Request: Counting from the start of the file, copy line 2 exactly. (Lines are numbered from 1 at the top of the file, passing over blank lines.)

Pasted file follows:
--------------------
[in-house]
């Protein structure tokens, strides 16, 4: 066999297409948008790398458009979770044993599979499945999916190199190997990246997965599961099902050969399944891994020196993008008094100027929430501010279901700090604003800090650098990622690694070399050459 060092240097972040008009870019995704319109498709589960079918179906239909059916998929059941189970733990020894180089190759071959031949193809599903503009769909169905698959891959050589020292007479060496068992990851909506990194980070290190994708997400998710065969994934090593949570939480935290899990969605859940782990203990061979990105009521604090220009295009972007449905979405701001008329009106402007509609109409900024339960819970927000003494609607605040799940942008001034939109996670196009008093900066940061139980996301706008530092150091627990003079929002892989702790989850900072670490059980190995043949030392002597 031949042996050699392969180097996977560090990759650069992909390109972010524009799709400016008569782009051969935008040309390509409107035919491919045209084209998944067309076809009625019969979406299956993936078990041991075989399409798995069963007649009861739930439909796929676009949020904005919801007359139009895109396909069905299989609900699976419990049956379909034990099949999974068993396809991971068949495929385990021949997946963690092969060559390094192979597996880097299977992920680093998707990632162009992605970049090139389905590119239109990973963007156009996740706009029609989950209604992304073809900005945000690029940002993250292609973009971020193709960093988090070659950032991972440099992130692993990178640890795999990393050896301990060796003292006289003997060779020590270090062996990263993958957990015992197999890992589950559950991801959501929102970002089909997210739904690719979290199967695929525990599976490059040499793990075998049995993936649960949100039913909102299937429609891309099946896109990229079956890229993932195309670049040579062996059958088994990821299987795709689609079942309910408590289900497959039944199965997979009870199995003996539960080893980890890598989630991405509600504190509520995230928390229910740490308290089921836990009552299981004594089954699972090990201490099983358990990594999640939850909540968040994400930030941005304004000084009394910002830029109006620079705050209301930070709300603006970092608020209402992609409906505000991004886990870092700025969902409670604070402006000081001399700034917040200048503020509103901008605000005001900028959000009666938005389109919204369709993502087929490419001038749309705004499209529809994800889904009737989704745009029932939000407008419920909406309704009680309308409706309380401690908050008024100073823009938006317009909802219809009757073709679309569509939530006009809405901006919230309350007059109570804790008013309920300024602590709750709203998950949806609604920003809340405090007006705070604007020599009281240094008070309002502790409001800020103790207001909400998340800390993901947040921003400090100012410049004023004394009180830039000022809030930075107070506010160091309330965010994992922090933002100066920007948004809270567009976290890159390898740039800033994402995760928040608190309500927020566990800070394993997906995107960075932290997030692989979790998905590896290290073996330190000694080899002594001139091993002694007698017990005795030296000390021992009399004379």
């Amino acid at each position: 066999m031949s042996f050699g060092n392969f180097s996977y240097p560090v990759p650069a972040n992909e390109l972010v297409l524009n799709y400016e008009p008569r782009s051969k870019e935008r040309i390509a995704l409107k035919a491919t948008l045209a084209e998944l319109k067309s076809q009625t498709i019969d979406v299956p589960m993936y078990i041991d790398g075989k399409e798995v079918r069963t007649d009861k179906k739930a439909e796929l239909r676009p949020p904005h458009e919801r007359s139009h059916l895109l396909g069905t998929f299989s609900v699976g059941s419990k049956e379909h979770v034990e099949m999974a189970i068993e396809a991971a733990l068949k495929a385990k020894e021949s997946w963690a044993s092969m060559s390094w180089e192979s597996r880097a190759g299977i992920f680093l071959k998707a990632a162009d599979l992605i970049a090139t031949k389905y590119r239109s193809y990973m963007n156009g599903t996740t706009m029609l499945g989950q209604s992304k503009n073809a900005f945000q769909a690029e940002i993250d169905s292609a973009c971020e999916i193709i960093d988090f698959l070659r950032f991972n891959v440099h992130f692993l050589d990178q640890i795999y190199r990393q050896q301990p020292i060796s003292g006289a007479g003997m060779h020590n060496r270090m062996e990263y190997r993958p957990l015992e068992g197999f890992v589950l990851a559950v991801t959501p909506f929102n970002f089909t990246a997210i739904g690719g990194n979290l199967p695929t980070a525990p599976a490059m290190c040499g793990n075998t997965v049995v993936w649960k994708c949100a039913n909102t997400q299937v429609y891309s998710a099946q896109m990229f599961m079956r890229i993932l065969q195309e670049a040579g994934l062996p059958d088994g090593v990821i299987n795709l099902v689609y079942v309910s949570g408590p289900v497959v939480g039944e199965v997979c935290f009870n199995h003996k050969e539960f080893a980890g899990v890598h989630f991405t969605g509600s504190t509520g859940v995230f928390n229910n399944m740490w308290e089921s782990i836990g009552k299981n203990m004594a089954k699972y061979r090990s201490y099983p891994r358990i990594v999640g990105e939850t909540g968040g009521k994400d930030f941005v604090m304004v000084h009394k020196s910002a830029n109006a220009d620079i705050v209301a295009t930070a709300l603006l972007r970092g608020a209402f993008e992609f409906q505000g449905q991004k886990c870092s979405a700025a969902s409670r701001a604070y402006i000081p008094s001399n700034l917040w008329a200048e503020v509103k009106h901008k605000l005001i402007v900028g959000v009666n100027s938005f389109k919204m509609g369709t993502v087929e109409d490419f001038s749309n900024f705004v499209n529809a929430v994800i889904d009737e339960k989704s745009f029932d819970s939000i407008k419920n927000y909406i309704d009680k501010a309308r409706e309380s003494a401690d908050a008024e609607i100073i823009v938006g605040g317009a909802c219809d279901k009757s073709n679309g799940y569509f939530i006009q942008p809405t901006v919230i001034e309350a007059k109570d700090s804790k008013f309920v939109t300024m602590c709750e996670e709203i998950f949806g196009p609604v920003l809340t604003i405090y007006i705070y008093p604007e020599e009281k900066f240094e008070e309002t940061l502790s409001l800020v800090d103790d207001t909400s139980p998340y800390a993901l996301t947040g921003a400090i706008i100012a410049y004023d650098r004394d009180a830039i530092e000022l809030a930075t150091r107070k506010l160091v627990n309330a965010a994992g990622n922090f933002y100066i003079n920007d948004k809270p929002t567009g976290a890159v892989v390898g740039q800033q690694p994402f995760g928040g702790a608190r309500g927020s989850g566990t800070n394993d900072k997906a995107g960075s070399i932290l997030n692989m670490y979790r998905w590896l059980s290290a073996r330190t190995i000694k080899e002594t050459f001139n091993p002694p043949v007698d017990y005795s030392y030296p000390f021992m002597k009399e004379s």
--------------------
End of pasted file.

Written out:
């Protein structure tokens, strides 16, 4: 066999297409948008790398458009979770044993599979499945999916190199190997990246997965599961099902050969399944891994020196993008008094100027929430501010279901700090604003800090650098990622690694070399050459 060092240097972040008009870019995704319109498709589960079918179906239909059916998929059941189970733990020894180089190759071959031949193809599903503009769909169905698959891959050589020292007479060496068992990851909506990194980070290190994708997400998710065969994934090593949570939480935290899990969605859940782990203990061979990105009521604090220009295009972007449905979405701001008329009106402007509609109409900024339960819970927000003494609607605040799940942008001034939109996670196009008093900066940061139980996301706008530092150091627990003079929002892989702790989850900072670490059980190995043949030392002597 031949042996050699392969180097996977560090990759650069992909390109972010524009799709400016008569782009051969935008040309390509409107035919491919045209084209998944067309076809009625019969979406299956993936078990041991075989399409798995069963007649009861739930439909796929676009949020904005919801007359139009895109396909069905299989609900699976419990049956379909034990099949999974068993396809991971068949495929385990021949997946963690092969060559390094192979597996880097299977992920680093998707990632162009992605970049090139389905590119239109990973963007156009996740706009029609989950209604992304073809900005945000690029940002993250292609973009971020193709960093988090070659950032991972440099992130692993990178640890795999990393050896301990060796003292006289003997060779020590270090062996990263993958957990015992197999890992589950559950991801959501929102970002089909997210739904690719979290199967695929525990599976490059040499793990075998049995993936649960949100039913909102299937429609891309099946896109990229079956890229993932195309670049040579062996059958088994990821299987795709689609079942309910408590289900497959039944199965997979009870199995003996539960080893980890890598989630991405509600504190509520995230928390229910740490308290089921836990009552299981004594089954699972090990201490099983358990990594999640939850909540968040994400930030941005304004000084009394910002830029109006620079705050209301930070709300603006970092608020209402992609409906505000991004886990870092700025969902409670604070402006000081001399700034917040200048503020509103901008605000005001900028959000009666938005389109919204369709993502087929490419001038749309705004499209529809994800889904009737989704745009029932939000407008419920909406309704009680309308409706309380401690908050008024100073823009938006317009909802219809009757073709679309569509939530006009809405901006919230309350007059109570804790008013309920300024602590709750709203998950949806609604920003809340405090007006705070604007020599009281240094008070309002502790409001800020103790207001909400998340800390993901947040921003400090100012410049004023004394009180830039000022809030930075107070506010160091309330965010994992922090933002100066920007948004809270567009976290890159390898740039800033994402995760928040608190309500927020566990800070394993997906995107960075932290997030692989979790998905590896290290073996330190000694080899002594001139091993002694007698017990005795030296000390021992009399004379």